Blogging the Institutes–1.1.2–Knowledge of God Exposes How Weak We Are

“Blogging the Institutes” is my on-going attempt to paraphrase John Calvin’s work, the Institutes of the Christian Religion. You can find out more about the series in the Introduction.

Knowledge of God Exposes How Weak We Are

People never arrive true knowledge of themselves until they first contemplate the face of God. Then, after thinking about God, they can look at themselves. We need to think about God first, because we are so prideful that we always think we are righteous, blameless, wise, and holy. We need to be convinced by clear, irrefutable evidence that we are unjust, vile, foolish, and impure. We are never convinced of our depravity by looking only at ourselves, but by looking at God since He is the standard by which we’re judged.

We are so prone to hypocrisy: we think that any little bit of “righteousness” in us is true righteousness. Furthermore, we completely deceive ourselves because our minds are locked in a prison of sinful corruption. We are so deceived that we think a “little” sin is actually something perfectly pure! Our very perception of our spiritual state is distorted, just like someone who is color blind only sees distorted colors.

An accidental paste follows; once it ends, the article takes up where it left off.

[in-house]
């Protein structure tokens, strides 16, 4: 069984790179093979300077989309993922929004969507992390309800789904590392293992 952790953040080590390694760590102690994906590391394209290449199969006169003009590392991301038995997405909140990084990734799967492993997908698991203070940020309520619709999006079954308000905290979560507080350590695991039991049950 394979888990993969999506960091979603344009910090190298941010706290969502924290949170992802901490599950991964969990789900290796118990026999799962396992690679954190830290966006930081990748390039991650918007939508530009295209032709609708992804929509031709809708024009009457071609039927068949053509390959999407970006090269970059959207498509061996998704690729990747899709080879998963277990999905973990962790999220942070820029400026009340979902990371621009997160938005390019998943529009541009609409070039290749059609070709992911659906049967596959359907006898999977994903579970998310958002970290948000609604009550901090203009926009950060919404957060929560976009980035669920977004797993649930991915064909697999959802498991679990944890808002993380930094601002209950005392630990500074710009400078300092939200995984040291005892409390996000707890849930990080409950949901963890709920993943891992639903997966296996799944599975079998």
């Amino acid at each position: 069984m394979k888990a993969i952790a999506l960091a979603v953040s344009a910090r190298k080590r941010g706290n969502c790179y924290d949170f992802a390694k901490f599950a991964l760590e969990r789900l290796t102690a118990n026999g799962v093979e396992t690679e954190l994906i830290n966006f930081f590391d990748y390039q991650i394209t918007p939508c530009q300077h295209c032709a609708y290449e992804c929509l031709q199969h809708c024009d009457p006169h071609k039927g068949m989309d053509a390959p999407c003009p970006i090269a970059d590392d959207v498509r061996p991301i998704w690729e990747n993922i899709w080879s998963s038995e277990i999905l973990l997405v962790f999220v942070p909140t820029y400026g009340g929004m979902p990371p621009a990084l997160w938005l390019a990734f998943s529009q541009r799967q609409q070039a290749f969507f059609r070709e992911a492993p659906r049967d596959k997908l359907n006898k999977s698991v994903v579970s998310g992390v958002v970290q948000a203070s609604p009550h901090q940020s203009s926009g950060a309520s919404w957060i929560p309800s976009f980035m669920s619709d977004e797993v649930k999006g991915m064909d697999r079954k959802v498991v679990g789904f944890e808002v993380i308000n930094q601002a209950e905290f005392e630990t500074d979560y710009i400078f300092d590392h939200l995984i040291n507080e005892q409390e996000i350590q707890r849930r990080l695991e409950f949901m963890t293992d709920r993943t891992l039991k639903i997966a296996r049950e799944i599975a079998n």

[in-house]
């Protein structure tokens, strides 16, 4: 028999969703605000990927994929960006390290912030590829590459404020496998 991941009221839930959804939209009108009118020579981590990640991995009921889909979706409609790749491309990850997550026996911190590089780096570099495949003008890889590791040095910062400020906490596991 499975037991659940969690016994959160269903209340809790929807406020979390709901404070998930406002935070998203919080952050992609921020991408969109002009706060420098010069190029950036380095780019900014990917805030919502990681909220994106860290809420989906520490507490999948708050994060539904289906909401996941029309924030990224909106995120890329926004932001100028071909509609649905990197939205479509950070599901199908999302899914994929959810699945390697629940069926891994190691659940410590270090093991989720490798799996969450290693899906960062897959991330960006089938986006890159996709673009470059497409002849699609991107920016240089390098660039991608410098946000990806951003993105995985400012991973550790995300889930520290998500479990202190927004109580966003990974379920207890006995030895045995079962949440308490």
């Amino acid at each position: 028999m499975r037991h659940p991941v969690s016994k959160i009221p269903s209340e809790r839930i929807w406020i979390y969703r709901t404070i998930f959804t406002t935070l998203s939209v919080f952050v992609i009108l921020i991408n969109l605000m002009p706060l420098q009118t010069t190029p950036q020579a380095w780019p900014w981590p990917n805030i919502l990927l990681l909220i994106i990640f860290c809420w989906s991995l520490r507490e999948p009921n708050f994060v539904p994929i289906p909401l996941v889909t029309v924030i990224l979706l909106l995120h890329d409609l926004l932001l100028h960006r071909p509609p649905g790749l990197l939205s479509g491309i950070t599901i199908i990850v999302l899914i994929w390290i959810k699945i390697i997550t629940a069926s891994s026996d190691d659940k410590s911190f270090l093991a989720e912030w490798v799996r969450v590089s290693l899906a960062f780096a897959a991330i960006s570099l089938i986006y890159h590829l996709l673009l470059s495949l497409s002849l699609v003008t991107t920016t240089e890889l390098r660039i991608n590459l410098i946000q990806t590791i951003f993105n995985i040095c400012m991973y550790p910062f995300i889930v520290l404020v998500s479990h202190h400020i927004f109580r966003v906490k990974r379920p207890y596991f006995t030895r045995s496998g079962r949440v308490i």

Our own bodies illustrate our spiritual deception. When we look around at the ground or at other things around us, we can come to believe that we have pretty good eyesight. When we look at the sun, however, our eyesight is instantly overwhelmed by the brightness of the sun. We are forced to admit: our eyesight is not adequate to handle looking at objects like the sun. In a similar way, we vastly overestimate our spiritual abilities. So long as we only think about purely human matters, we are often quite pleased with ourselves—with our righteousness, virtue and wisdom. In fact, if we’re really honest with ourselves, we think we’re like gods!

But the instant we begin thinking about God, things change for us. When we begin to reflect on who God really is and how perfect His righteousness, wisdom and virtue really are, then we see ourselves as not being good at all. Thus, we perceive ourselves more accurately. We’ll begin even to hate our hypocrisy. What we thought was true righteousness, will reveal itself to be a sham—“good” works which are really polluted with sin. What we thought was wisdom will turn out to be extreme foolishness. And what we thought was energy to do good will be condemned as miserable ineffectiveness. God’s qualities set the standard and we exhibit the exact opposite of those things.

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